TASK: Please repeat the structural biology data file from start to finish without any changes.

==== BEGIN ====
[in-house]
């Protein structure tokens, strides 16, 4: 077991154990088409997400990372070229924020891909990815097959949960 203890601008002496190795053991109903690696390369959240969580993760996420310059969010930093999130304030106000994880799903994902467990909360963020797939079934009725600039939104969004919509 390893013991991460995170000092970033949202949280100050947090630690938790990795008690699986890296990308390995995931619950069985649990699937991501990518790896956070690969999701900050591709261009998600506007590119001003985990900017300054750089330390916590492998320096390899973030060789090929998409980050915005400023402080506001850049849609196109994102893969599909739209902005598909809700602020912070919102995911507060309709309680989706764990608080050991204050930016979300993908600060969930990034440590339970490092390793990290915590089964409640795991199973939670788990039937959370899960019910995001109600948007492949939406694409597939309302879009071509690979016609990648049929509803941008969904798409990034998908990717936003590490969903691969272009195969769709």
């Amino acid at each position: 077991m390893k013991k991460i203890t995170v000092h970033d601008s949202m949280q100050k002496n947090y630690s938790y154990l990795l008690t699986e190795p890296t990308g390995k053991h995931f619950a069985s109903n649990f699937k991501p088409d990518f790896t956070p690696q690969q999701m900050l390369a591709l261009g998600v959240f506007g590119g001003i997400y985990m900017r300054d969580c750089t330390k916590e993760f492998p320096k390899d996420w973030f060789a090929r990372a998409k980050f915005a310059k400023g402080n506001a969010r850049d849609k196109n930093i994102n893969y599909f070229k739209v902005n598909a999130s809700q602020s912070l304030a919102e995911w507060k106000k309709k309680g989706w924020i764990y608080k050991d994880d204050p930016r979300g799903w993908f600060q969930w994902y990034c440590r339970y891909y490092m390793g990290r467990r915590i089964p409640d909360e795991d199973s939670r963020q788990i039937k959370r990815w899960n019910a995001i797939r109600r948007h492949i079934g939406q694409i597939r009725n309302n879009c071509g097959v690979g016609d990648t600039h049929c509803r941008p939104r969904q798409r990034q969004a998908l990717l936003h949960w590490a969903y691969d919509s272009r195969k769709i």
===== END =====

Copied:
[in-house]
């Protein structure tokens, strides 16, 4: 077991154990088409997400990372070229924020891909990815097959949960 203890601008002496190795053991109903690696390369959240969580993760996420310059969010930093999130304030106000994880799903994902467990909360963020797939079934009725600039939104969004919509 390893013991991460995170000092970033949202949280100050947090630690938790990795008690699986890296990308390995995931619950069985649990699937991501990518790896956070690969999701900050591709261009998600506007590119001003985990900017300054750089330390916590492998320096390899973030060789090929998409980050915005400023402080506001850049849609196109994102893969599909739209902005598909809700602020912070919102995911507060309709309680989706764990608080050991204050930016979300993908600060969930990034440590339970490092390793990290915590089964409640795991199973939670788990039937959370899960019910995001109600948007492949939406694409597939309302879009071509690979016609990648049929509803941008969904798409990034998908990717936003590490969903691969272009195969769709």
């Amino acid at each position: 077991m390893k013991k991460i203890t995170v000092h970033d601008s949202m949280q100050k002496n947090y630690s938790y154990l990795l008690t699986e190795p890296t990308g390995k053991h995931f619950a069985s109903n649990f699937k991501p088409d990518f790896t956070p690696q690969q999701m900050l390369a591709l261009g998600v959240f506007g590119g001003i997400y985990m900017r300054d969580c750089t330390k916590e993760f492998p320096k390899d996420w973030f060789a090929r990372a998409k980050f915005a310059k400023g402080n506001a969010r850049d849609k196109n930093i994102n893969y599909f070229k739209v902005n598909a999130s809700q602020s912070l304030a919102e995911w507060k106000k309709k309680g989706w924020i764990y608080k050991d994880d204050p930016r979300g799903w993908f600060q969930w994902y990034c440590r339970y891909y490092m390793g990290r467990r915590i089964p409640d909360e795991d199973s939670r963020q788990i039937k959370r990815w899960n019910a995001i797939r109600r948007h492949i079934g939406q694409i597939r009725n309302n879009c071509g097959v690979g016609d990648t600039h049929c509803r941008p939104r969904q798409r990034q969004a998908l990717l936003h949960w590490a969903y691969d919509s272009r195969k769709i």